So how does Alan have to face his greatest area of need? It’s so well done. This is the kind of writing that makes me giddy with excitement. He gets trapped in a situation with two kids. And in particular, one kid who worships and adores him, and one who has a little bit of a crush on him. These kids are going stick to him like glue. Even without all the dinosaurs and action set pieces this is great character writing and the set up for an entertaining story. Watch the movie closely, so many times the thing that makes him feel most out of his depth is not the fact that dinosaurs are alive and eating people, it’s that he’s on his own with two children. Consistently he makes informed and correct choices when it comes to pressure moments of how to respond to the dinosaurs, and he’s consistently a guy fumbling, getting it wrong, but doing his best, with the kids. And that’s enough for the kids.
This is where I love Steven Spielberg, where I think he’s one of the greatest storytellers alive today. Because he knows how to give us big, entertaining, awe-inspiring blockbusters, that are actually ABOUT SOMETHING. They are stories that at their core are about every day things. And Alan Grant’s story, is my story. I didn’t like kids, I didn’t really want them. I now have two of them. And I consistently feel completely out of my depth, and they consistently adore me and stick to me like glue. And turns out I love them more than anything in the whole world. I didn’t think I liked kids, I feared them because I didn’t know how to deal with them, they made me feel powerless and completely out of my depth, but now those two little humans are everything I want and the thing I needed most. And just like Jurassic Park, there’s a ton of chaos, and running and screaming (https://www.youtube.com/watch?v=6GEFwiXWieM), but I’m learning how to love them, and how to every day face the things that scare me.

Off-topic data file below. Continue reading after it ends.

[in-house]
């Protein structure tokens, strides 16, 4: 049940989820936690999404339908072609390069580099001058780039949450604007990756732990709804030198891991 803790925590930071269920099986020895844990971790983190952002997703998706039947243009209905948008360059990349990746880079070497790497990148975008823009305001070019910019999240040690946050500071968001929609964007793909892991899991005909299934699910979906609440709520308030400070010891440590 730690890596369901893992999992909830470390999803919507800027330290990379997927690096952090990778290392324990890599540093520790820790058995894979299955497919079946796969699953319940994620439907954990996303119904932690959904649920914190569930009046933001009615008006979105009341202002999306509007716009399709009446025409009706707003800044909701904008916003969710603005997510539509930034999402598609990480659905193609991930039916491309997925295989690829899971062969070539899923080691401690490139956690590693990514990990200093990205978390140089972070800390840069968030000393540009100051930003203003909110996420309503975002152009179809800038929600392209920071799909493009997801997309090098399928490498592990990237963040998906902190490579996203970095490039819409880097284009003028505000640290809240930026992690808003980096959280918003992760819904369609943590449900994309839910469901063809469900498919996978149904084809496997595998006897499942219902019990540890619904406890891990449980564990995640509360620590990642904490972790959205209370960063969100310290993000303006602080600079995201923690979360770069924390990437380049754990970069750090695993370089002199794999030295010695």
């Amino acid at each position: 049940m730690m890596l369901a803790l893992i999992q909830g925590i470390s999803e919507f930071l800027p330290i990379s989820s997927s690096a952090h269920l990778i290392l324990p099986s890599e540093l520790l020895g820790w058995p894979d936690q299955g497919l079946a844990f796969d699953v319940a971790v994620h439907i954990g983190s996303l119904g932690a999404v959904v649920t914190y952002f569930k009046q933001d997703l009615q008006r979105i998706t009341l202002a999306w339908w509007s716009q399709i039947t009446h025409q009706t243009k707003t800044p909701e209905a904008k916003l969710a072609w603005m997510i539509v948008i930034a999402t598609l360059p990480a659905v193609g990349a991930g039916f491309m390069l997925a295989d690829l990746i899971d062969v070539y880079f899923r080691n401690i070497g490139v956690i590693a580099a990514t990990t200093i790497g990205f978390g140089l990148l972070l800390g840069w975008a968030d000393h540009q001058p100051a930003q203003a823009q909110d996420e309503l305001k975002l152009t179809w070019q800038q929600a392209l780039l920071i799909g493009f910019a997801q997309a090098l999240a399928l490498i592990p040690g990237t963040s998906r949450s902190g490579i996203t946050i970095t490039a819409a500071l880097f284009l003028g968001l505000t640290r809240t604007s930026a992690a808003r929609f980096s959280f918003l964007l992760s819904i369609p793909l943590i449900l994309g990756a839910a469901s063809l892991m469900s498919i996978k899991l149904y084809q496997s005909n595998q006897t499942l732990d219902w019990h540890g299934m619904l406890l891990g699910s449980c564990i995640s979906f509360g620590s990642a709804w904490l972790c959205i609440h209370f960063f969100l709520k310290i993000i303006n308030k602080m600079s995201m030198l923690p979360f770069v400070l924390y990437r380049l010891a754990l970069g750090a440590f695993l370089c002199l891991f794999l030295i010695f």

And this is great writing. If Jurassic Park is a chocolate bar, then the theme park and the dinosaurs is just the shiny wrapper to make you buy it. Learning that you can face the things that scare you and make you feel powerless, is the delicious chocolate that makes it satisfying. Alan Grant’s story is the story of literally every person whose ever had kids. This is the power of great storytelling, to tap into the universal and give you something to take with you into your life. So often it works on a subconscious level, but it’s there, and it’s feeding your soul and bit by bit it’s teaching you the things you need to know to live well.
So the life lesson is this: you can face the things that scare you. And learn to be honest about what your afraid of, don’t just mask it with anger and hate. You have no idea how much better everyone feels when someone finally owns up to what they’re afraid of, because odds are high most people feel the same way too.
And the writing lesson is this: if you’re going to write about something like learning to love children, then at least throw in some dinosaurs and a chase or two so we have fun. Because life is hard, raising kids is hard, loving people is hard, and every now and then getting together in front of a screen to share a fun story makes it all just that little bit easier, and makes life that little bit better.